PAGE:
“This is a story from a place called Germany, a land far, far away. It’s a story about a gentle, young maid girl, and how a royal prince falls in love with her,"
With the child in her arms, wrapping them in her large hunting cloak made of an animal’s hide, the woman thumbed the edges of the old, leather book, slowly opening it and flipping through the pages, stories that have all been told to the young child before, all except for one.
Excited, the child shifted comfortably under the warm fur, leaning close onto the woman, their head on her shoulder, a grin beaming as she stopped on the first page of a new story. A new adventure. A new tale of wonderful places and wonderful people. A retreat to the lands far, far away.
“This is the story of Cinderella.”
From their divided lips, the child mouthed that name again and again. “Cin-der-el-la… Cin-der-el-la…”
A beautiful name. Something graceful and unique. “Cin-der-el-la…”
“Yes,” said the woman, placing a hand on the child’s head, a line running straight down the middle of it, many more lines sectioning their head off into different pieces. Two pieces, one for each eye. One piece for the nose. Two pieces for either ear. Two pieces for either side of the jaw, ending at the center of the mouth. It was as if a dollmaker had made its latest figurine piece by piece, but the places had been mismatched between dolls, and the lines between each piece hadn’t been painted over.
Hesitating for a moment to watch the child’s mouthing before starting the story, she tilted her head to see their face, smiling in adoration. “Yes, Cinderella, the humble maid girl.”
The child’s face was no doubt unnatural. Of course, while still human, it was something one might see upon some sort of monster.
When it came to structure, all was in order. Nothing was off about the proportions of their head, either. However, the child’s face did not have matching eyes, matching ears, or even matching halves of their lips. Each piece of the child’s head was one of another child, one never seen, one unknown. The child’s entire body was like this, divided into neat sections, each shape and space colored in a different tone, being of a different body-type, each square seeming to belong to an entirely different human being.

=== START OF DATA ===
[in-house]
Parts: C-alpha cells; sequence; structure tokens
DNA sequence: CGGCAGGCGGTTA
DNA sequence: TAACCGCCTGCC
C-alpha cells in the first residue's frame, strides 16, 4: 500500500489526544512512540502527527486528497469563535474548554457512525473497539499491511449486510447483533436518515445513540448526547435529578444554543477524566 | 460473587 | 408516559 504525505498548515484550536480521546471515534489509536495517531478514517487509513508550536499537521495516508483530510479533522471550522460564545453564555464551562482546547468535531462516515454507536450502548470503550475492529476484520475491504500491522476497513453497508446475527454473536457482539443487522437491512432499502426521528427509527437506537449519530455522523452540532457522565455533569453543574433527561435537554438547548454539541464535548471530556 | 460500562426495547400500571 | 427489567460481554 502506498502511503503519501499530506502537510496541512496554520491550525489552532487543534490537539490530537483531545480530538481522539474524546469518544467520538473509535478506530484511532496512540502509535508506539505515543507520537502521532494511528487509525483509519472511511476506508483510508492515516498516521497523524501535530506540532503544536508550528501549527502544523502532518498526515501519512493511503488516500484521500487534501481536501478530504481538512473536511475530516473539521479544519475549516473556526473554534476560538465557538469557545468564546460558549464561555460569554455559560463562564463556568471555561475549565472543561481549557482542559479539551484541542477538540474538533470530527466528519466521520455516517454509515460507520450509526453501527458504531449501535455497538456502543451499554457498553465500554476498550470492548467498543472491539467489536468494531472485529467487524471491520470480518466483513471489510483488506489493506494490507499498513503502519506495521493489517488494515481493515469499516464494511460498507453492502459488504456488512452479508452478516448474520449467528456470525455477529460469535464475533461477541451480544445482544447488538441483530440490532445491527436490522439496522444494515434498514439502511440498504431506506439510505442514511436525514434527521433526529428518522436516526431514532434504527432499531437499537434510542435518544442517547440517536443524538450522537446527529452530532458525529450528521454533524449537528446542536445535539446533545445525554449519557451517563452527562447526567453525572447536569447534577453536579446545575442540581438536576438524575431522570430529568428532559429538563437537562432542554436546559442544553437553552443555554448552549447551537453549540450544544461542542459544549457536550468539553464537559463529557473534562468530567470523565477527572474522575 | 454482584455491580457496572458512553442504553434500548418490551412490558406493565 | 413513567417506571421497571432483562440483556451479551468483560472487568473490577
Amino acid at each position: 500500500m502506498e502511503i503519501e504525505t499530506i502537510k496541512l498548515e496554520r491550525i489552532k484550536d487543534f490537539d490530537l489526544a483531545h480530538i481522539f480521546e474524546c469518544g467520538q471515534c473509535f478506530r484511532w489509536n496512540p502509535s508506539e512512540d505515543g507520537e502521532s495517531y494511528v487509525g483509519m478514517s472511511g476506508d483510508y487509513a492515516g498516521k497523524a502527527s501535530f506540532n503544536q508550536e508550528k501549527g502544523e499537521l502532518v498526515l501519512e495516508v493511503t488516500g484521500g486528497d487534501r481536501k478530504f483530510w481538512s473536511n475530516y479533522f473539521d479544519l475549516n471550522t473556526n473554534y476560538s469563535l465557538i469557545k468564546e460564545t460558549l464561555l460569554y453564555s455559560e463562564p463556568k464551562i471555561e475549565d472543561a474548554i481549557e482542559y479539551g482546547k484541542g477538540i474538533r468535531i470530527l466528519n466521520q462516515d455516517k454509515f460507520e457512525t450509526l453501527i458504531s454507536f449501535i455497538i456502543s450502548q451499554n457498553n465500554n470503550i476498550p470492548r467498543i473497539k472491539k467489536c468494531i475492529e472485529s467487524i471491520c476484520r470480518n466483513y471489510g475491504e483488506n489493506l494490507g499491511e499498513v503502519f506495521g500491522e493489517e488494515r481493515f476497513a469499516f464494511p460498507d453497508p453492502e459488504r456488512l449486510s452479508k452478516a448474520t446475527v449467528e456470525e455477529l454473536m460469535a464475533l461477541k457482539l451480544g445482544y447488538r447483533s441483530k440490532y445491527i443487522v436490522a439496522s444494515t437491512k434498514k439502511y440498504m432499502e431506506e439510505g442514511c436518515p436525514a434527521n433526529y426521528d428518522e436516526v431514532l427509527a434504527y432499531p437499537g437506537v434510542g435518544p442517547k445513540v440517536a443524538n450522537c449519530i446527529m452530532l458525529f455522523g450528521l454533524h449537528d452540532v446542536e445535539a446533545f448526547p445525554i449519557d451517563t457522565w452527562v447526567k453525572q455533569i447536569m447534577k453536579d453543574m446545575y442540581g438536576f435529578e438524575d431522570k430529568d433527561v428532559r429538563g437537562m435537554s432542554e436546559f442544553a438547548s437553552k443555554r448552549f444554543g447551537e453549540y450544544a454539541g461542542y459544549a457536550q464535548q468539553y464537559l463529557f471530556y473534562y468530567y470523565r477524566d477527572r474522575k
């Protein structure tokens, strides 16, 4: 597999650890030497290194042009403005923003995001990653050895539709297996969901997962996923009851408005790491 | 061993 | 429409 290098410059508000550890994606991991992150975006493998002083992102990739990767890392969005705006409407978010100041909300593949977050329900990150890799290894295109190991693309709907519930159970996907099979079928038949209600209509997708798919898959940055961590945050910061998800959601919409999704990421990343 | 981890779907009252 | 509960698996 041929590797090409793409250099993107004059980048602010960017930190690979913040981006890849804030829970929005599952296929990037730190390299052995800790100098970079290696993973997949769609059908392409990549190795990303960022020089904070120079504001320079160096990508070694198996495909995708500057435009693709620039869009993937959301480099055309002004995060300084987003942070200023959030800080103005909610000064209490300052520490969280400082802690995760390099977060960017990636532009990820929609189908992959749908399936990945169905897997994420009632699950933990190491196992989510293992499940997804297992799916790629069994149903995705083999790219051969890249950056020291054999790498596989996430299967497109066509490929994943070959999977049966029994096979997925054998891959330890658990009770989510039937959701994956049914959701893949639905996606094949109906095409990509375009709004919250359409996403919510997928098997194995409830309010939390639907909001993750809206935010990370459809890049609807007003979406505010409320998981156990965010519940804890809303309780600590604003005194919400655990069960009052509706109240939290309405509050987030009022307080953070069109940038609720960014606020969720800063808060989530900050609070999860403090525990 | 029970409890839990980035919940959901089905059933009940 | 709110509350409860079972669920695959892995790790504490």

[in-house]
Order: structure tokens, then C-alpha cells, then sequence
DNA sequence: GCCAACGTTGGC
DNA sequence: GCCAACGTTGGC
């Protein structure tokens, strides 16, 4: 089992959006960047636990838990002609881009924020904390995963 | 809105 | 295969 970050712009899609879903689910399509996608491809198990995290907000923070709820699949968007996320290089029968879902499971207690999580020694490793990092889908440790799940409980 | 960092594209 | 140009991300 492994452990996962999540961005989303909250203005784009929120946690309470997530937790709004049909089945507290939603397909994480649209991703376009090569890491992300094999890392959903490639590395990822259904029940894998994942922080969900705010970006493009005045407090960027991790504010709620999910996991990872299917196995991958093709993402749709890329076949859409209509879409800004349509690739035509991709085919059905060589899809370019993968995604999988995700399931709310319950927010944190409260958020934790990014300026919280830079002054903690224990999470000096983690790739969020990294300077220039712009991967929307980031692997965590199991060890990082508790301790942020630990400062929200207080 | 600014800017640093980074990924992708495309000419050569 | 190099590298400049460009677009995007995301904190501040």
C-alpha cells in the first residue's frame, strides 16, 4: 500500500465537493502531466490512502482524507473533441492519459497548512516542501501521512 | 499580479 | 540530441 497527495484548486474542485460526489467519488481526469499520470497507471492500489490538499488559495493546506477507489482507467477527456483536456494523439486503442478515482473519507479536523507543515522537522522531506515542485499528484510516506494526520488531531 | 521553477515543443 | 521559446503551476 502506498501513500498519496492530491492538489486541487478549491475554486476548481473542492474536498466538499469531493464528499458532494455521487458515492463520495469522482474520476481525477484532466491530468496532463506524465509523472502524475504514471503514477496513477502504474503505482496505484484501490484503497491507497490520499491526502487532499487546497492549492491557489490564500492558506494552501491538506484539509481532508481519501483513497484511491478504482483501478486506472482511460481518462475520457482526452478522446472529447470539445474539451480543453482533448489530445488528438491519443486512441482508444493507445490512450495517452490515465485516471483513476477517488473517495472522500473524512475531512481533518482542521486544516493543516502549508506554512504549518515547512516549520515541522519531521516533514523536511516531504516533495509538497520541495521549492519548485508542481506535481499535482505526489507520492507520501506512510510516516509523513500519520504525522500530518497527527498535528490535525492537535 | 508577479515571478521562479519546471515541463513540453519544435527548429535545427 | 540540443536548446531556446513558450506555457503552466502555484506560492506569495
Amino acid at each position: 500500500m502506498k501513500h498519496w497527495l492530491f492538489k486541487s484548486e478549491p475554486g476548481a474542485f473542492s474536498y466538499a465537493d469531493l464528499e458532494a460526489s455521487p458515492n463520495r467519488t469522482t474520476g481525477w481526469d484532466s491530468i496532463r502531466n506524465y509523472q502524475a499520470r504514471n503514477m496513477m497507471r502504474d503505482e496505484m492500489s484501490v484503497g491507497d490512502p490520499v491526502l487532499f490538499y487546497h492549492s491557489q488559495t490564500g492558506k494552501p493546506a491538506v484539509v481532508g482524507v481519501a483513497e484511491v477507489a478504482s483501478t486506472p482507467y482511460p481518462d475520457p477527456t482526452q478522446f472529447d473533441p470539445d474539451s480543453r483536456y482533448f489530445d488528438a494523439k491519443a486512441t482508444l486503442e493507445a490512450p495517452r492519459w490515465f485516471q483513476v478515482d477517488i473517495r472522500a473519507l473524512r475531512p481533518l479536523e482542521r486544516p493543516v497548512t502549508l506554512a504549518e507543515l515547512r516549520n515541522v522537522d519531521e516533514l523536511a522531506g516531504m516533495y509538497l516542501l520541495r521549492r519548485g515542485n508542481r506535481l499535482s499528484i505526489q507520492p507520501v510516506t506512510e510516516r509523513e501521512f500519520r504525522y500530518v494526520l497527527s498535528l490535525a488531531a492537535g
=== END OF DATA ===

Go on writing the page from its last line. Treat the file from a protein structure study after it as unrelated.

Their smile, full of youth and excitement, was beautiful.
The child, with both of their eyes, looked eagerly to the woman, then to the book. “Mamma, tell the story, tell the story…!” With a short, brief, quiet laugh, she did as told, turning her head to the pages and beginning. “Yes, skatten min, yes, yes…”
The woman had dreaded people since she was but a young girl, and as such, now in her moderate age, she lived in isolation from the rest of the world, far from the nearest town, a thick wood dividing her from it. And so, as such, the town had dreaded her as well, as she had been in common local legend as the quiet witch within the woods. Nobody dared to bother her, and she hadn’t dared journey into town. She hadn’t even known she was a witch, for all she had wanted was a place away from those so quick to hold such prejudice.
Since her early adulthood, the woods is where she remained, building her own cabin, hunting for her own food, and farming all on her own, creating a life so surprisingly sustainable for one woman alone. Perhaps such strength is what gave her the title of an unnatural witch. Such miracles of survival must be impossible.
And so it was, one gentle morning, the sun in such soft-glow, peeking through the thick branches and winter brush of the forest, where on a hunting run, she heard the sound of a baby. Somewhere, deep within the woods where no person but her had the courage to step foot, there was the fragile presence of a crying baby.
With reasonable concern, she ran across the forest, desperate to find whatever poor child had been left behind. Then, when she came upon the forest river’s edges, she saw it.
Basking in the rays of the winter sun, laying upon the patch where dirt and snow met at the river, almost as if set there by some merciful power above, was the baby, reaching out, kicking its legs, sobbing for some sort of rescue.
With a short gasp, she ran to the child, only an infant, and picked it up, quickly, looking around past the trees, only to see that nobody was there.
This child, only just entering the world, it seemed, had come upon the river bank by some miracle of survival. Somehow, the child had lived.